Either will work. A small board will easily cover the gap. A one by eight 20" long will fill in the gap on a ten frame hive left over with a five frame nuc on one side. But a "nuc" is just a "nucleus". That means a small oamount of the basic requirements for a hive. A small amount of bees, some brood, a queen, some pollen and some honey. This can be in any box and still be a "nucleus" hive AKA a nuc.

Here's an eight frame box on a ten frame hive with a board to cover the gap:

http://www.bushfarms.com/images/TenFrameToEight.JPG

With a five frame box, you just need a wider board or one on each side.

>where do you get the drawn comb? i won't have enough...is foundation ok?

A nuc has enough work and a small enough workforce to do it. Steal the drawn comb from the hive and give the hive some foundation.

>when the old bees return, they are returning to their original hive, right? how do you keep them out of the nuc?

You don't need to keep them out. They want to go back in the entrance they are used to which is the old hive.

>when you say you put the new queen in, you are talking about the nuc, correct?

Yes.
 

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i do a lot of bee removals and alot of times the queen is killed or lost not intentional,what is the best way to introduce a queen
 

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I've had good luck with making a nuc for the new queen. Once everything is settled in the nuc, then I transfer the sealed brood from the hot colony over to the nuc. After a few good transfers, the hot colony is the size of the nuc, and the queen is easily killed. Earlier, someone mentioned a process with walk away splits in AHB hives. This would require even less handling of vicious bees, and as MB said, the daughter might be much nicer than momma.
 

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I don't think you can beat a nuc for a most reliable method that is least likely to get the queen killed. I'd probably do it if I had an expensive breeder queen. But the push in cage is almost as reliable for a lot less work.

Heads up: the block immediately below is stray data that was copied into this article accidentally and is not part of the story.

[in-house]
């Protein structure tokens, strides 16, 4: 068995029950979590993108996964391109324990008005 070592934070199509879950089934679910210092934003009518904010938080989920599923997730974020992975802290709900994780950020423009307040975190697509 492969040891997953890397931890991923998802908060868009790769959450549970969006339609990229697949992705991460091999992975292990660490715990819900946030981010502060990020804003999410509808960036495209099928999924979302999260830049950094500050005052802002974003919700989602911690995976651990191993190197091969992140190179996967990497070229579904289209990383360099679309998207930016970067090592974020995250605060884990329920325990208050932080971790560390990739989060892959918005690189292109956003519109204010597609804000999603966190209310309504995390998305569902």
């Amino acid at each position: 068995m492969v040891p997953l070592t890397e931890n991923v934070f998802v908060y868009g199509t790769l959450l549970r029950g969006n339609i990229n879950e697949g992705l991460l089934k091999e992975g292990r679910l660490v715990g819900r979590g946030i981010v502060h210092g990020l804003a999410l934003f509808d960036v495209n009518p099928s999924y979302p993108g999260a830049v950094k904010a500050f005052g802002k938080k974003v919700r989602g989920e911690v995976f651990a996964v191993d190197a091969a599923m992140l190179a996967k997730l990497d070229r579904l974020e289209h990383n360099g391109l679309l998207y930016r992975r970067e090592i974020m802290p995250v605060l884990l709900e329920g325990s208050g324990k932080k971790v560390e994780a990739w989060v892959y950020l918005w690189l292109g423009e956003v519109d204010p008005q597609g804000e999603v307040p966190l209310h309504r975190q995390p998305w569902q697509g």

If you want to requeen a vicous hive, break it up. Put every box of the original hive on it's on bottom board, about 10 yards from the original, with a lid and put an empty box back on the old location (with a bottom board and a lid) for the field bees (or one of the partially full supers that doesn't have many bees in it). Then you can wait for all the field bees to go back to the original hive and the bees to calm down. If you lay out the bottoms and lids first and then quickly pull boxes and put lids on as quickly as you can, you can usually do this before they get too bad. Even better with somone to help by putting a lid back on the original hive while you're moving the box with a lid still on it. If these one box hives (minus the field bees) are still too hot you can break them into two or three parts by pulling a few frames out and putting them in nucs. Usually the one with the most bees has the queen. Usually they are pretty workable once the field bees leave and go back to the old location.

If you don't mind losing a queen, and want to find the queen without so much work, you can also put a queen in each of the boxes (after waiting overnight) and in a few days look for the one with the dead queen in the cage. If there is only one, then this is the one with the queen. Find her and dispatch her, wait overnight and introduce a queen in a cage or a push in cage to this last box. They will all be instantly more workable because they are smaller and the only really hot one is usually the original one now, which is old field bees. You can give them a queen too. The old field bee hive won't take off quite as well, but it usually does ok if it's not too late in the season.

Of course it's too late in the year for any of this here where I am.
 

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for give me ,im new to any type of forum i like to read to see the how too.ive been somewhat into bees for 25 some years but i havent had any bees for quitsome time(years) i didnt know a holelot when i quit,but now i need to learn,i may ask some realy dumb questions,if i do please bare with me.i enjoy what ive seen so for in your forums. thank you for the web addresses
 

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I had no trouble re-queening a very hot queenless hive last year when I discovered my queen was gone. Just put the new queen box in there with attendants and in a couple weeks saw lots of brood. The new queen was even a different race than the others--considerably lighter Carniolan.

I am thinking of re-queening again this year, but will probably do it later in the season. Last year I was forced to do it right at the beginning of nectar flow due to loss of the queen and probably missed honey because of that.